That was a new one to me, but I can understand what he meant. Yes, many people move to beautiful southwest Florida from all over the country and beyond to retire, but many more move here for good before they reach that stage of their life. Statistically, the population in Florida over 65 and under 18 are both around 20%, which goes against most preconceived ideas of Florida that I've encountered. The average age is 42, apparently. I understand heat and humidity aren’t for everyone. But we fall into the category of preferring warmth over the New England winters and decided to make a go of it as year-round residents even though we are nowhere near retirement.
Prior to moving, I hadn’t spent too much time here. Years ago, we had a family vacation in the Orlando area, including all the attractions at the time - Disney, Busch Gardens, Wet n Wild. Now, my mother is a ’Snowbird’, and while I had been down to visit a few times, we usually didn’t leave the air-conditioned house for anything other than the grocery store or takeout. My experience here was limited, to say the least, but my husband’s even more so. He had never set foot south of the Mason Dixon until this past October with the exception of New Orleans, so it’s all new to him.
Fortunately, his job was remote before Covid 19 descended upon the world. I was furloughed from my job at the end of March when Massachusetts went into shutdown. By October, we had decided it might be a good time to relocate. Moving over the holidays maybe wasn’t the best idea, but that’s just how it worked out. The timing seemed good to make a change, especially as my weather-obsessed friends started discussing the upcoming winter, predicted to be especially brutal this year. (I think that’s what they say every year…)
We bought a building lot in North Port and found a house to rent in Venice mere feet from the Myakka River while we work on all the things involved in building a home here. Not just a house. We’ve been exploring the nearby islands and beaches, digging into the local food scene, wandering garden stores and nurseries tucked away in Punta Gorda, Englewood, North Port, and beyond. There’s just so much to see and discover. And yes, we have an evacuation plan for a flood or hurricane, just in case. We’ll see how that experience compares to shoveling snow and black ice.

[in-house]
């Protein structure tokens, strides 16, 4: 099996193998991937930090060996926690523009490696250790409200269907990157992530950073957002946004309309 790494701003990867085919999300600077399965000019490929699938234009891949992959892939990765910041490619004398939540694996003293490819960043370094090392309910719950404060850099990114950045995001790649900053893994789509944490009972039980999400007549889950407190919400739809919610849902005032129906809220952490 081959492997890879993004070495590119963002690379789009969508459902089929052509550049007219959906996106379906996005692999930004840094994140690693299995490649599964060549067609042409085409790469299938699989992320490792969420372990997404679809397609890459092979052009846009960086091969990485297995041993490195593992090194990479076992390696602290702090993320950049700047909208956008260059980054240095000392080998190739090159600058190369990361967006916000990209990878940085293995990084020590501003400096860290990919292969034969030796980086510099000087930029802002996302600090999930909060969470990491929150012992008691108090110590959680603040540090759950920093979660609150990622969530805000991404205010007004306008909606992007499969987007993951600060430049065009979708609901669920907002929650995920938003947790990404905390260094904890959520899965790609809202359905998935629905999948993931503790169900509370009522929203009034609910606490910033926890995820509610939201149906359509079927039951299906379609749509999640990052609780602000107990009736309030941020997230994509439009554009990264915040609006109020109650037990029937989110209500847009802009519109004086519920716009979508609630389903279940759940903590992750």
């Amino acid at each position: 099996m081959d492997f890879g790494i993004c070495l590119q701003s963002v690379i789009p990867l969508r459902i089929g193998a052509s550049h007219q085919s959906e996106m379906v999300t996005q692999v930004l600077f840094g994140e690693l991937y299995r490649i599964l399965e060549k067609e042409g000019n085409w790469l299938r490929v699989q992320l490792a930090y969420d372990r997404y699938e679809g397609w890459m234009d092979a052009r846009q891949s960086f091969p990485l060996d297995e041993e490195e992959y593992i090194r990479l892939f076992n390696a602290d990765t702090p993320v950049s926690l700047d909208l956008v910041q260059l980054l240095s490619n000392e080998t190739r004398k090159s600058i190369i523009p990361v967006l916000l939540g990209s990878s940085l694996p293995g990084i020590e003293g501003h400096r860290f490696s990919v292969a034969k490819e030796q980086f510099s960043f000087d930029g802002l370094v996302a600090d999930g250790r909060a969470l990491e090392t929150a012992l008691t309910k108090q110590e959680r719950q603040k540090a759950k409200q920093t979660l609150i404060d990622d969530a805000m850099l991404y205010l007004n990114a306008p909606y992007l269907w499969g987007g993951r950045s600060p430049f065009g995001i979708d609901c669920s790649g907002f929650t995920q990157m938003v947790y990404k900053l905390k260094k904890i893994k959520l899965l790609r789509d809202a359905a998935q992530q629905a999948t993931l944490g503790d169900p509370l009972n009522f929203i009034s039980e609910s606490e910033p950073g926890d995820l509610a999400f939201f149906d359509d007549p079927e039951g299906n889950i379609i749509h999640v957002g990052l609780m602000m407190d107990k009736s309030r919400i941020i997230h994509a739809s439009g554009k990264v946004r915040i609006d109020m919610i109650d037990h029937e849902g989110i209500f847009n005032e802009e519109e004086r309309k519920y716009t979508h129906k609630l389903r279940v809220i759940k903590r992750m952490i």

No regrets, except for maybe selling the kayaks before we left Rhode Island. Then again, the idea of kayaking around alligators is rather terrifying. The sunsets are unreal. As an avid gardener, I never realized there are so many different kinds of palms. What I grew as houseplants grow wild outdoors in this zone. There are so many unfamiliar species of birds next to flocks of very familiar Robins that have flown south. I have seen an American Bald Eagle nearly every day. Geckos and fire ant hills are everywhere you look. Plus, Armadillos, wild boars snuffling in the soil about six feet from the highway, and our first sighting of a Manatee in the river about twenty feet from our new lanai. Amazing! I have so much to learn.
That brings me back to blogging. It was a big move. I want to keep my friends in the loop, just in case they decide to visit or even make the move as well. The process of building a house with tropical landscaping is entirely new to us, and I’m sure it’ll be an adventure. Discovering new things is fun! My husband introduced me to this new platform, Publish0x, and I must say I’m intrigued, inspired, and motivated to share this experience. I know for sure there will be an entire post about the tacos alone around here…